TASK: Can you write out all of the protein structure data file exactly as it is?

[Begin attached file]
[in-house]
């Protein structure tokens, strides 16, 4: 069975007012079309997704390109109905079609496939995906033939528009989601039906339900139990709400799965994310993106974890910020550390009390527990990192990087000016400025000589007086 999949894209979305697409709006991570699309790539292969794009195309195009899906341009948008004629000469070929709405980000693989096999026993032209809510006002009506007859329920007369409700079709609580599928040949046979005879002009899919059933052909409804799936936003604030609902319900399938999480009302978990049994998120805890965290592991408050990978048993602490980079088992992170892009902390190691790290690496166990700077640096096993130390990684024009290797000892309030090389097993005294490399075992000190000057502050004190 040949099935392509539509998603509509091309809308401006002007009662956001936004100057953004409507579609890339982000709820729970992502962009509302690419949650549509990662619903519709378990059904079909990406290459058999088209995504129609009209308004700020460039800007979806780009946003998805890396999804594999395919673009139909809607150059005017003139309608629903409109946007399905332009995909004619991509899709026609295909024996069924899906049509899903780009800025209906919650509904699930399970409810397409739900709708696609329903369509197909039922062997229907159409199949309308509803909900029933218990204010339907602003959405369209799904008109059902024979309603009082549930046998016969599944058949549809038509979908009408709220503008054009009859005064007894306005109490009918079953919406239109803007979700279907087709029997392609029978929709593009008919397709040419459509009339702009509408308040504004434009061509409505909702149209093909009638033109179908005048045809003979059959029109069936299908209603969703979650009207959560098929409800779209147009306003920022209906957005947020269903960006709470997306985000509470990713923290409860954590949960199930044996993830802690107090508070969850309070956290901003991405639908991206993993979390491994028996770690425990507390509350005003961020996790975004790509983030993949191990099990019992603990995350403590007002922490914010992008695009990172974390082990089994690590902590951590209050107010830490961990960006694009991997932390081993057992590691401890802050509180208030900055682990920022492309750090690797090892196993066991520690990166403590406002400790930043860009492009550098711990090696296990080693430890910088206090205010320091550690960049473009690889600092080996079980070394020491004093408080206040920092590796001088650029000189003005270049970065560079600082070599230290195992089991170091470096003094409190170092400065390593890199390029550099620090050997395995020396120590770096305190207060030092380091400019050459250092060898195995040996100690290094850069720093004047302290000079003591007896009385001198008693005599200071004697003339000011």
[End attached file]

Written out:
[in-house]
């Protein structure tokens, strides 16, 4: 069975007012079309997704390109109905079609496939995906033939528009989601039906339900139990709400799965994310993106974890910020550390009390527990990192990087000016400025000589007086 999949894209979305697409709006991570699309790539292969794009195309195009899906341009948008004629000469070929709405980000693989096999026993032209809510006002009506007859329920007369409700079709609580599928040949046979005879002009899919059933052909409804799936936003604030609902319900399938999480009302978990049994998120805890965290592991408050990978048993602490980079088992992170892009902390190691790290690496166990700077640096096993130390990684024009290797000892309030090389097993005294490399075992000190000057502050004190 040949099935392509539509998603509509091309809308401006002007009662956001936004100057953004409507579609890339982000709820729970992502962009509302690419949650549509990662619903519709378990059904079909990406290459058999088209995504129609009209308004700020460039800007979806780009946003998805890396999804594999395919673009139909809607150059005017003139309608629903409109946007399905332009995909004619991509899709026609295909024996069924899906049509899903780009800025209906919650509904699930399970409810397409739900709708696609329903369509197909039922062997229907159409199949309308509803909900029933218990204010339907602003959405369209799904008109059902024979309603009082549930046998016969599944058949549809038509979908009408709220503008054009009859005064007894306005109490009918079953919406239109803007979700279907087709029997392609029978929709593009008919397709040419459509009339702009509408308040504004434009061509409505909702149209093909009638033109179908005048045809003979059959029109069936299908209603969703979650009207959560098929409800779209147009306003920022209906957005947020269903960006709470997306985000509470990713923290409860954590949960199930044996993830802690107090508070969850309070956290901003991405639908991206993993979390491994028996770690425990507390509350005003961020996790975004790509983030993949191990099990019992603990995350403590007002922490914010992008695009990172974390082990089994690590902590951590209050107010830490961990960006694009991997932390081993057992590691401890802050509180208030900055682990920022492309750090690797090892196993066991520690990166403590406002400790930043860009492009550098711990090696296990080693430890910088206090205010320091550690960049473009690889600092080996079980070394020491004093408080206040920092590796001088650029000189003005270049970065560079600082070599230290195992089991170091470096003094409190170092400065390593890199390029550099620090050997395995020396120590770096305190207060030092380091400019050459250092060898195995040996100690290094850069720093004047302290000079003591007896009385001198008693005599200071004697003339000011």